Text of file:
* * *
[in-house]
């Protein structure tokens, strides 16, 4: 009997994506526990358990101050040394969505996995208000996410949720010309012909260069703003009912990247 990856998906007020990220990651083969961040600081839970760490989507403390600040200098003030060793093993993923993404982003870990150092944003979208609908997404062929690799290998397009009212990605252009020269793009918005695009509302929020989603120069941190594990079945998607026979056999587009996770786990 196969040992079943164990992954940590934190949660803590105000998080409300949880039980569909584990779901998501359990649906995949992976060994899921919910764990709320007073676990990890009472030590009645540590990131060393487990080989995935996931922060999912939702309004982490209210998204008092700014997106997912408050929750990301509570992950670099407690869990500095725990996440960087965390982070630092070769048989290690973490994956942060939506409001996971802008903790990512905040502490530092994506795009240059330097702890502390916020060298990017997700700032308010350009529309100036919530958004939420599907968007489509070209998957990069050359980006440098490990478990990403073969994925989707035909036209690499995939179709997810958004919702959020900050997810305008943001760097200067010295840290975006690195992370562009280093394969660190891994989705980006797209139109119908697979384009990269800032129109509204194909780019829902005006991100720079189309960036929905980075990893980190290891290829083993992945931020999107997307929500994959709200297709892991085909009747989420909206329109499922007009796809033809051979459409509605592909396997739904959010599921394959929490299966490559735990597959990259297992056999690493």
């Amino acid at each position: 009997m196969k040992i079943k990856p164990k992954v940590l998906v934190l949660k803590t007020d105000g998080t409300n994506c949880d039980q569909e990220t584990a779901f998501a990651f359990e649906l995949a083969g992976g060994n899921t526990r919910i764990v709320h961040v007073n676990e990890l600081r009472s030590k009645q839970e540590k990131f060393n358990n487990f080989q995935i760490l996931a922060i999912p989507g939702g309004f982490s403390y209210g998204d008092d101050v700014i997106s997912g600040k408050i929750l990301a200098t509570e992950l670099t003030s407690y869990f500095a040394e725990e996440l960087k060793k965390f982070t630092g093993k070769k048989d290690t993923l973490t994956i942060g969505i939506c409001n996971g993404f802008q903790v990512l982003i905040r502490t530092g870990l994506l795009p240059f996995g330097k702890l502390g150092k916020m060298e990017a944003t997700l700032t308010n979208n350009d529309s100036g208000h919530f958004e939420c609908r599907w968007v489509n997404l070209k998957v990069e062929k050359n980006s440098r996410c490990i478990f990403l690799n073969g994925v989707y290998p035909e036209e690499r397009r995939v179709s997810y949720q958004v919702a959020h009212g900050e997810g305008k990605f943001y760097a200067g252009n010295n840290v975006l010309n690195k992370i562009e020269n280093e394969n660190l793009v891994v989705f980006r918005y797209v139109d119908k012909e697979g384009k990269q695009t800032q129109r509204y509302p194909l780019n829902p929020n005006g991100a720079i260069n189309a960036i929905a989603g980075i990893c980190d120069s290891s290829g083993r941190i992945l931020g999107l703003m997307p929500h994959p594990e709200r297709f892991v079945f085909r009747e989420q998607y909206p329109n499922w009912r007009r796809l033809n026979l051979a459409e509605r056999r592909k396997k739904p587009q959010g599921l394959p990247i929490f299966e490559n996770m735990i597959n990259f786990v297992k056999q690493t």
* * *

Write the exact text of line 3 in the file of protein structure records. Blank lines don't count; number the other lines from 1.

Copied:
């Amino acid at each position: 009997m196969k040992i079943k990856p164990k992954v940590l998906v934190l949660k803590t007020d105000g998080t409300n994506c949880d039980q569909e990220t584990a779901f998501a990651f359990e649906l995949a083969g992976g060994n899921t526990r919910i764990v709320h961040v007073n676990e990890l600081r009472s030590k009645q839970e540590k990131f060393n358990n487990f080989q995935i760490l996931a922060i999912p989507g939702g309004f982490s403390y209210g998204d008092d101050v700014i997106s997912g600040k408050i929750l990301a200098t509570e992950l670099t003030s407690y869990f500095a040394e725990e996440l960087k060793k965390f982070t630092g093993k070769k048989d290690t993923l973490t994956i942060g969505i939506c409001n996971g993404f802008q903790v990512l982003i905040r502490t530092g870990l994506l795009p240059f996995g330097k702890l502390g150092k916020m060298e990017a944003t997700l700032t308010n979208n350009d529309s100036g208000h919530f958004e939420c609908r599907w968007v489509n997404l070209k998957v990069e062929k050359n980006s440098r996410c490990i478990f990403l690799n073969g994925v989707y290998p035909e036209e690499r397009r995939v179709s997810y949720q958004v919702a959020h009212g900050e997810g305008k990605f943001y760097a200067g252009n010295n840290v975006l010309n690195k992370i562009e020269n280093e394969n660190l793009v891994v989705f980006r918005y797209v139109d119908k012909e697979g384009k990269q695009t800032q129109r509204y509302p194909l780019n829902p929020n005006g991100a720079i260069n189309a960036i929905a989603g980075i990893c980190d120069s290891s290829g083993r941190i992945l931020g999107l703003m997307p929500h994959p594990e709200r297709f892991v079945f085909r009747e989420q998607y909206p329109n499922w009912r007009r796809l033809n026979l051979a459409e509605r056999r592909k396997k739904p587009q959010g599921l394959p990247i929490f299966e490559n996770m735990i597959n990259f786990v297992k056999q690493t």